Since 1976 the Auraria Library has been a place where students can expand their knowledge and find a quiet corner to do their homework. But in the last several years it has become more and more difficult to find a small unoccupied corner for yourself. That is why the library has begun a multi-phase process to renovate the building.

The administration found out what exactly the students, faculty, and staff were looking for by taking surveys and really listening to what it was that people were requesting. The top things that the surveys revealed was people wanted more places to be able to sit and that they needed more electric outlets.

In general, the building just needed a facelift.

The library just finished the first phase of the process, which included moving most of the staff offices to one location instead of having them all over the library. “We really wanted to consolidate the staff to allow for more collaboration on the team,” said Catherine Ostrander, director of development.

The other pieces of the first phase were adding six brand-new study rooms that will open in the next week. These rooms are complete with state-of-the-art flat-screen televisions and white boards and are reservable. The white boards were installed because staff noticed the popularity of stand-alone white boards in several other library study areas. Service desks were consolidated to three desks to make it easier for students and faculty to get information easily. The first floor restrooms were also all brought up to code, which included increasing the number of fixtures.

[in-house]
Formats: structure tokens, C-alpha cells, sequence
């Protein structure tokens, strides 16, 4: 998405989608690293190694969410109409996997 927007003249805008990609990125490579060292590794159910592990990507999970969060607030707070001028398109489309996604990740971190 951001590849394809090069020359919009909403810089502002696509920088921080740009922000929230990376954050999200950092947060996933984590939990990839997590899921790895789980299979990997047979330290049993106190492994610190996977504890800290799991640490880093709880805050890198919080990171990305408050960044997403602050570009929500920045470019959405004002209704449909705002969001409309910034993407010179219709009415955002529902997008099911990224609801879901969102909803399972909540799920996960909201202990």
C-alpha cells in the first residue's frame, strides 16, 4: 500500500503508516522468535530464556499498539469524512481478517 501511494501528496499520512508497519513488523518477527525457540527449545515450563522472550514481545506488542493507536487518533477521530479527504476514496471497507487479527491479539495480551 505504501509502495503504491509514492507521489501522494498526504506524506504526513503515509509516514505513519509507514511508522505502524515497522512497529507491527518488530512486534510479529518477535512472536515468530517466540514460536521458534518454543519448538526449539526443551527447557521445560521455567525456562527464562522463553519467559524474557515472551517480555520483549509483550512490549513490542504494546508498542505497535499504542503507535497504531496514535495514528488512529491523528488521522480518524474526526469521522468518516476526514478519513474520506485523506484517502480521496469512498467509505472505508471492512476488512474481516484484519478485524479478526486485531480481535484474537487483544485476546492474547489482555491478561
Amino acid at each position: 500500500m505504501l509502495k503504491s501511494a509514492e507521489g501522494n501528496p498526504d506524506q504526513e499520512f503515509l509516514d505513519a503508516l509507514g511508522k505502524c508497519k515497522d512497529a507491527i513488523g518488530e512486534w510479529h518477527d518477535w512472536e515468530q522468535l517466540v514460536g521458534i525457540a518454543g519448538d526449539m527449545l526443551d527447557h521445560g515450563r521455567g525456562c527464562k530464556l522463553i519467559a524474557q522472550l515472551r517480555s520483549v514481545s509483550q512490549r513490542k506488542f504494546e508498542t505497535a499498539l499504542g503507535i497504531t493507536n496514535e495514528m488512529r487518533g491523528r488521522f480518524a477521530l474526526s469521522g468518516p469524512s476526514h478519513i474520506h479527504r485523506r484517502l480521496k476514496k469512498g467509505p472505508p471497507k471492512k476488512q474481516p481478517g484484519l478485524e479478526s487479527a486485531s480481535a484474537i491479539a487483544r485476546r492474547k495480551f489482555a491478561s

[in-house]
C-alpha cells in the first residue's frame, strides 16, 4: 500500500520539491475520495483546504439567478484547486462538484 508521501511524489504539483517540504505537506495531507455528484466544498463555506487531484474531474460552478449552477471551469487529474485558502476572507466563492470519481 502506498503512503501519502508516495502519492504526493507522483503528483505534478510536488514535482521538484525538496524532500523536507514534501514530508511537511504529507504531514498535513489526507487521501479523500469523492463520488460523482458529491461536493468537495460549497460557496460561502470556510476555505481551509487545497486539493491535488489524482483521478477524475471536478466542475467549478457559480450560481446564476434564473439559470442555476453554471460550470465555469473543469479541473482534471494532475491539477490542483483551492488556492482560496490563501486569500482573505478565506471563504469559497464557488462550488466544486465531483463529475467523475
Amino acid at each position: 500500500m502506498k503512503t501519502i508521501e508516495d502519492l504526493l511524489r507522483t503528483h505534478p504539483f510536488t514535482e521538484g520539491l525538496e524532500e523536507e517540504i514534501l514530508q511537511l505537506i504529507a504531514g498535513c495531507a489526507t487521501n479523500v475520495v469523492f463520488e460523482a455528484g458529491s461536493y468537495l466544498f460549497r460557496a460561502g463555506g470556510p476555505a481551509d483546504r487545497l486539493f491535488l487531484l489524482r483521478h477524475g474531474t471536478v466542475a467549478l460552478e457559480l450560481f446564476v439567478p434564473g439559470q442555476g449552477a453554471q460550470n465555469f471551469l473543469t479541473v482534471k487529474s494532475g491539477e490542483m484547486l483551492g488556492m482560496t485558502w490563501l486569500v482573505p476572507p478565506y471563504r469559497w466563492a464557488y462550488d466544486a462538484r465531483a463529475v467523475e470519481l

The next phase of the renovation will involve adding a café scheduled for completion by mid-August. Because survey results showed that students wanted healthier food options, potential vendors are required to include this on the menu so students will not have to walk across campus to get food when they are studying in the library.

The library administration hopes that the full renovation will be completed by 2016. This is dependent on securing all the necessary funding.

This includes raising $6 million from private individuals and foundations and $30 million from the State of Colorado. The Auraria Higher Education Center has moved the library renovations to the top of the priority list this year, which makes it more likely that the $30 million will receive favorable consideration from legislators.

“Phase one construction addresses top student and faculty needs,” said Mary M. Somerville, university librarian and library director. Ostrander added, “We are making this a better place for the campus”.

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